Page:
Envisioning the Future
Discussing Where Nuclear Medicine and Diagnostic Imaging Are Headed
The IAEA helps Member States around the world obtain and safely apply nuclear medicine and diagnostic imaging (NMDI) techniques. From 5 to 9 May 2014, experts from around the world came to Vienna to discuss the future of NMDI.
Nuclear technology can be applied to almost all aspects of human development, from generating electricity to finding drinkable water, but arguably amongst its biggest and most important contributions has been to improve human health. In 1895, Wilhelm Conrad Röntgen discovered X-rays and it wasn't long before scientists started using X-rays to explore medical imaging. A vast array of nuclear medicine and diagnostic imaging techniques are now available to doctors, from plain radiography to Computer Tomography, to SPECT and PET- CT, which have revolutionised our ability to diagnose and fight diseases.
The opening chapter of the narrative on the rise of nuclear technology in medicine is well known, but where is it heading? What technologies are emerging and what new roles can nuclear medical techniques fill in the future?
From 5 to 9 May 2014 a group of international experts met at the IAEA headquarters in Vienna to answer these questions and discuss the future of nuclear medicine and diagnostic imaging. Titled The Future of Nuclear Medicine and Diagnostic Imaging, this technical meeting was the first time that experts from both nuclear medicine and diagnostic imaging had come together with the IAEA to discuss common goals and directions. Participants from 17 Member States attended this meeting (Algeria, Australia, Austria, Canada, Germany, India, Italy, France, Republic of Korea, Japan, Mexico, Netherlands, Philippines, South Africa, the United Kingdom, Uruguay and the USA). The meeting provided a platform for an exchange of views on technological trends and applications in the major fields of nuclear medicine and diagnostic imaging; defining future cost-effective research and educational activities of major interest to Member States; discussing the status of nuclear medicine and diagnostic imaging in Member States with a special focus on low and middle-income countries; and discussing the current and future training needs for both nuclear medicine and diagnostic imaging.
Being aware that regulatory bodies worldwide have different views in this field of medical specialization, the IAEA-organized event provided a unique opportunity for the participants to exchange information and assess areas of collaboration.
The objective of this event was to obtain expert advice from different regions, major journals and scientific societies on activities of the IAEA's Nuclear Medicine and Diagnostic Imaging (NMDI) Section, and to subsequently produce a "futures-oriented" document integrating all the concepts discussed during the meeting, which could then be used as a reference for prospective IAEA activities in this area. The NMDI Section focuses on enhancing Member States' capability to address health needs by the use of Nuclear Medicine techniques in both imaging and therapeutic applications. It achieves this by hosting experts' meetings like this one, coordinating research projects, creating websites and databases, and publishing manuals and educational materials.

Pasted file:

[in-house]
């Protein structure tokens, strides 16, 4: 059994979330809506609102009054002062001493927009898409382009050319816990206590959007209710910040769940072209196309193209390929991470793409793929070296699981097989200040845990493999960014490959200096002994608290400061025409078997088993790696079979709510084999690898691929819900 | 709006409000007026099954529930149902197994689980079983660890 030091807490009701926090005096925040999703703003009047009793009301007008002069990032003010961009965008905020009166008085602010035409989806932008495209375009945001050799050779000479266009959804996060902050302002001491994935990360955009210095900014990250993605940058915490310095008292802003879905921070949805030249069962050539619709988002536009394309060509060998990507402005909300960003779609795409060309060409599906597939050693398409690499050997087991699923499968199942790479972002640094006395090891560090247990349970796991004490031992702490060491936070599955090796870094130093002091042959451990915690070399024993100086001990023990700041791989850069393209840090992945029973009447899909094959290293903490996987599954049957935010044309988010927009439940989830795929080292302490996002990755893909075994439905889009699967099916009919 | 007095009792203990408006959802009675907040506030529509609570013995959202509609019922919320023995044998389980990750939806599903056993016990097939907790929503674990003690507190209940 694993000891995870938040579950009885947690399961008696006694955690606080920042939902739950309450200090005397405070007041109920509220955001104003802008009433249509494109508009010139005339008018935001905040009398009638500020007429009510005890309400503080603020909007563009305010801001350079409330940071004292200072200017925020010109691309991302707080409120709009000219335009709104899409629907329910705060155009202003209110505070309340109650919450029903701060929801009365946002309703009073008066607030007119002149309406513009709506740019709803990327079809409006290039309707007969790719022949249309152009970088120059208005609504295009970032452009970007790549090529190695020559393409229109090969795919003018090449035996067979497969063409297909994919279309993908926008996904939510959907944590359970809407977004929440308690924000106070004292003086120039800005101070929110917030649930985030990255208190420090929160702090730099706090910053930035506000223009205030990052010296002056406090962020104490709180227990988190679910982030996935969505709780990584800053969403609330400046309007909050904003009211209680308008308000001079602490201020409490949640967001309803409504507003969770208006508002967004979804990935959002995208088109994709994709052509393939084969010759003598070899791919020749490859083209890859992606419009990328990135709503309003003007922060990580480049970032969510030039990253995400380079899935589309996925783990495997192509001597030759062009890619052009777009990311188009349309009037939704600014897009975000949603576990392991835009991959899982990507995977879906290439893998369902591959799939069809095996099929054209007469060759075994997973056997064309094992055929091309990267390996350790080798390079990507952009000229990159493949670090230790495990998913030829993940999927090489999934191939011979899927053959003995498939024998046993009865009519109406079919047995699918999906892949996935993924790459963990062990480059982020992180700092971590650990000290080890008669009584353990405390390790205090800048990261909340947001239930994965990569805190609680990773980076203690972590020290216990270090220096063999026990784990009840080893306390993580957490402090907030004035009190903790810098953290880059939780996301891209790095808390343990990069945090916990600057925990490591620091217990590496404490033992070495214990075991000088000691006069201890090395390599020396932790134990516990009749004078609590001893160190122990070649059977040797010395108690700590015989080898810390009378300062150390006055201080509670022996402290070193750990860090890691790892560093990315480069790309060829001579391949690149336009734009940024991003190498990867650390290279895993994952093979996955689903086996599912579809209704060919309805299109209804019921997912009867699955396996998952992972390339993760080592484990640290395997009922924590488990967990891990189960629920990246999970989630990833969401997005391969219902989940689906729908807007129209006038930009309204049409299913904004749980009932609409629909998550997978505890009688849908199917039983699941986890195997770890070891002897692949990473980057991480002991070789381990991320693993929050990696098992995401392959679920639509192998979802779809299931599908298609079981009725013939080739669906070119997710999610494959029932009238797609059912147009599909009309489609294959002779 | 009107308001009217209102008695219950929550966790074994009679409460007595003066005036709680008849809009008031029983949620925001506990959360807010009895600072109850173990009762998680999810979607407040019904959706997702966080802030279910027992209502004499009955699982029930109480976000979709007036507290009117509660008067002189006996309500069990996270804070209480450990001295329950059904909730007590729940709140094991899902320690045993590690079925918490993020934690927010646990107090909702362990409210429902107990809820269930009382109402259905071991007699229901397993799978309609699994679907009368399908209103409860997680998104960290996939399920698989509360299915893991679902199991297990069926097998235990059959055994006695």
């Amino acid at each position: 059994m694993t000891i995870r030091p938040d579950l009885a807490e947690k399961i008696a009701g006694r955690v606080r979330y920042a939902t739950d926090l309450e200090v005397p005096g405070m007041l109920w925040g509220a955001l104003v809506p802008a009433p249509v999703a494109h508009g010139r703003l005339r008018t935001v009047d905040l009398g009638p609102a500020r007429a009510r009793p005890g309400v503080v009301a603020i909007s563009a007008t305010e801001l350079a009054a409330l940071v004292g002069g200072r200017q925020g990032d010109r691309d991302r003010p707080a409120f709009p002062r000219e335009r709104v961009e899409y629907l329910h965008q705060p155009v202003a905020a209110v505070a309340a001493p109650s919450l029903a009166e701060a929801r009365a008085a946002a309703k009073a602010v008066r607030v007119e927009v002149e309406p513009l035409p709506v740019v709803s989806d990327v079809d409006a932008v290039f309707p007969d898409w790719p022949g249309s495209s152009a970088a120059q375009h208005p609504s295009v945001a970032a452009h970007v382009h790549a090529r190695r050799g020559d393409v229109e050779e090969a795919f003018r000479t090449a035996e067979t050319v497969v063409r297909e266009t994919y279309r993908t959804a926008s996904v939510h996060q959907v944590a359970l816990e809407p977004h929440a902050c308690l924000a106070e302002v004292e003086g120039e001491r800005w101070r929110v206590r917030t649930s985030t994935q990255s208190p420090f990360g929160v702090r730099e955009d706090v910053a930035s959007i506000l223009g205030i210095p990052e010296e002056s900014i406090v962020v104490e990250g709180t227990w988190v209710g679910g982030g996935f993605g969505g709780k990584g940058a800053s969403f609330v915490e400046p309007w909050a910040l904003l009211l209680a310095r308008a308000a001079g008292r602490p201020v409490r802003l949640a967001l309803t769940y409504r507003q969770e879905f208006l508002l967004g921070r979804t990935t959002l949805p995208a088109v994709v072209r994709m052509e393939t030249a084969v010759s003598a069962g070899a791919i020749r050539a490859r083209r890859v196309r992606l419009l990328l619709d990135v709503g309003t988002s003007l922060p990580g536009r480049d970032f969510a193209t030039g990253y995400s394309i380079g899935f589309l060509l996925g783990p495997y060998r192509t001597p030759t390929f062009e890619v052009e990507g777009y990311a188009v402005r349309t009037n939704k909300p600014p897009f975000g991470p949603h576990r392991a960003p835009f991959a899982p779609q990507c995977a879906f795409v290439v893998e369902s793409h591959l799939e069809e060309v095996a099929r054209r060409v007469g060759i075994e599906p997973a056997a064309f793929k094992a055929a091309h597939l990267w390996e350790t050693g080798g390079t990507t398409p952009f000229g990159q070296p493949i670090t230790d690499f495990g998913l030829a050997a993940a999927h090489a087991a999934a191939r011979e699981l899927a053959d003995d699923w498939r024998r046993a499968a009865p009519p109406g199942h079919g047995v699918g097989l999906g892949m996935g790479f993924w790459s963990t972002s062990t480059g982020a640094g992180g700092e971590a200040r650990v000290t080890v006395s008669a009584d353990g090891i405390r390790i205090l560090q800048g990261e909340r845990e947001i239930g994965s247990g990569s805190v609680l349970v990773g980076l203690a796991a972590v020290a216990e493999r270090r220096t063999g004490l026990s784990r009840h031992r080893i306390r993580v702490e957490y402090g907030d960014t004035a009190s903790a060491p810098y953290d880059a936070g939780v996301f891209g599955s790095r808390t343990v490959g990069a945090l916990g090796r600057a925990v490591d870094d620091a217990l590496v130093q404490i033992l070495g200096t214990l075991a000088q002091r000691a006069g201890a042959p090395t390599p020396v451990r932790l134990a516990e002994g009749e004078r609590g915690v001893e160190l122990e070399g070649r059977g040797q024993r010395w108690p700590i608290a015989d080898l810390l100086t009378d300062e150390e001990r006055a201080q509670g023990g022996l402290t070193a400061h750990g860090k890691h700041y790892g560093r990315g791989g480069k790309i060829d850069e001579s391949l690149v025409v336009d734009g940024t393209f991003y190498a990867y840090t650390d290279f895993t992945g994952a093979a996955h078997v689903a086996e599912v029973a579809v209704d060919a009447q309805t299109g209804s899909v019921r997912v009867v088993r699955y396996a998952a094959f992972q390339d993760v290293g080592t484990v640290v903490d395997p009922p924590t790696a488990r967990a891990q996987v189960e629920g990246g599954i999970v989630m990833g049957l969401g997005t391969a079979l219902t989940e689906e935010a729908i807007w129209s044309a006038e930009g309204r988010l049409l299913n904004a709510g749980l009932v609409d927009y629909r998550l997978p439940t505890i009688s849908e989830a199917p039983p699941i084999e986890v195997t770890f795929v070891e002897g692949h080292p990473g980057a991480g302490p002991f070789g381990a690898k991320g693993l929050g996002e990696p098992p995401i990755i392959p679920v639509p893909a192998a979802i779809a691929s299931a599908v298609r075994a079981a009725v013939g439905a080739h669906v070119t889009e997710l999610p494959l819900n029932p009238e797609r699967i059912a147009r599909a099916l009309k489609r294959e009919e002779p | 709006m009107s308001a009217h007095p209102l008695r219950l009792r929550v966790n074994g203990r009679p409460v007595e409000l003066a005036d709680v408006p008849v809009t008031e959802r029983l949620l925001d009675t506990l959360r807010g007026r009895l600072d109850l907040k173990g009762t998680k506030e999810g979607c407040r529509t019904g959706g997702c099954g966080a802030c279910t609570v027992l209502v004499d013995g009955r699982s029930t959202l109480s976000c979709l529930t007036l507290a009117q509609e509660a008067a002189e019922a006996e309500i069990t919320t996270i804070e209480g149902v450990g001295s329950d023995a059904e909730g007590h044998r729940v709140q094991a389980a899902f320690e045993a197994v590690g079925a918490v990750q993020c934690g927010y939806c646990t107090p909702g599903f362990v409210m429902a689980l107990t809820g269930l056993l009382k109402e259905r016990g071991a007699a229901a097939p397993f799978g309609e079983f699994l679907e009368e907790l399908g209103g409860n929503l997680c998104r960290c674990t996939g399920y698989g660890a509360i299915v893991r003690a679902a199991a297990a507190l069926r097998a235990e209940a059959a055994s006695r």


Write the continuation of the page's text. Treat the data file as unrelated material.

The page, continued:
Split into ten sessions the meeting covered a range of topics; from discussing regional needs and experiences, to current technology trends. Sessions were devoted to specific techniques and diseases. Individual presentations from members of the Radiological Society of North America (RSNA), the Society of Nuclear Medicine and Molecular Imaging (SNMMI), the European Society of Radiology (ESR), the European Association of Nuclear Medicine (EANM), the American Society of Nuclear Cardiology (ASNC), the World Federation of Nuclear Medicine and Biology (WFNMB), the International Society of Radiology (ISR), the Asian Regional Cooperative Council for Nuclear Medicine (ARCCNM), and the Latin American Association of Societies of Nuclear Medicine and Biology (ALASBINM) discussed the impact of technological changes-perspective on scientific organizations.
One of the issues discussed in-depth was the use of technologies that do not use ionizing radiation, like echography, that are low-cost and reliable alternatives to other diagnostic imaging techniques.
Different Member States have different needs depending on their region and level of economic development. For this reason the experts broke off into groups and sought to find short and long-term solutions for low, middle, and high income countries. The experts' conclusions suggested the IAEA focus on:
- Patient care, diagnosis, and treatment;
- The importance of implementing the appropriateness criteria in the clinical context based on the individual needs of the region and individual;
- Medical imaging - continuing to help train Member States and proliferate the technology used in diagnostic imaging;
- Promoting quality of practice, and safety of patients and staff; and
- Finding the most efficient use of resources and being cost effective
The IAEA will be taking the experts' conclusions and recommendations and prioritising them for future projects that will be part of the Agency's 2016-17 budgetary cycle.
- By Michael Madsen, IAEA Office of Public Information and Communication
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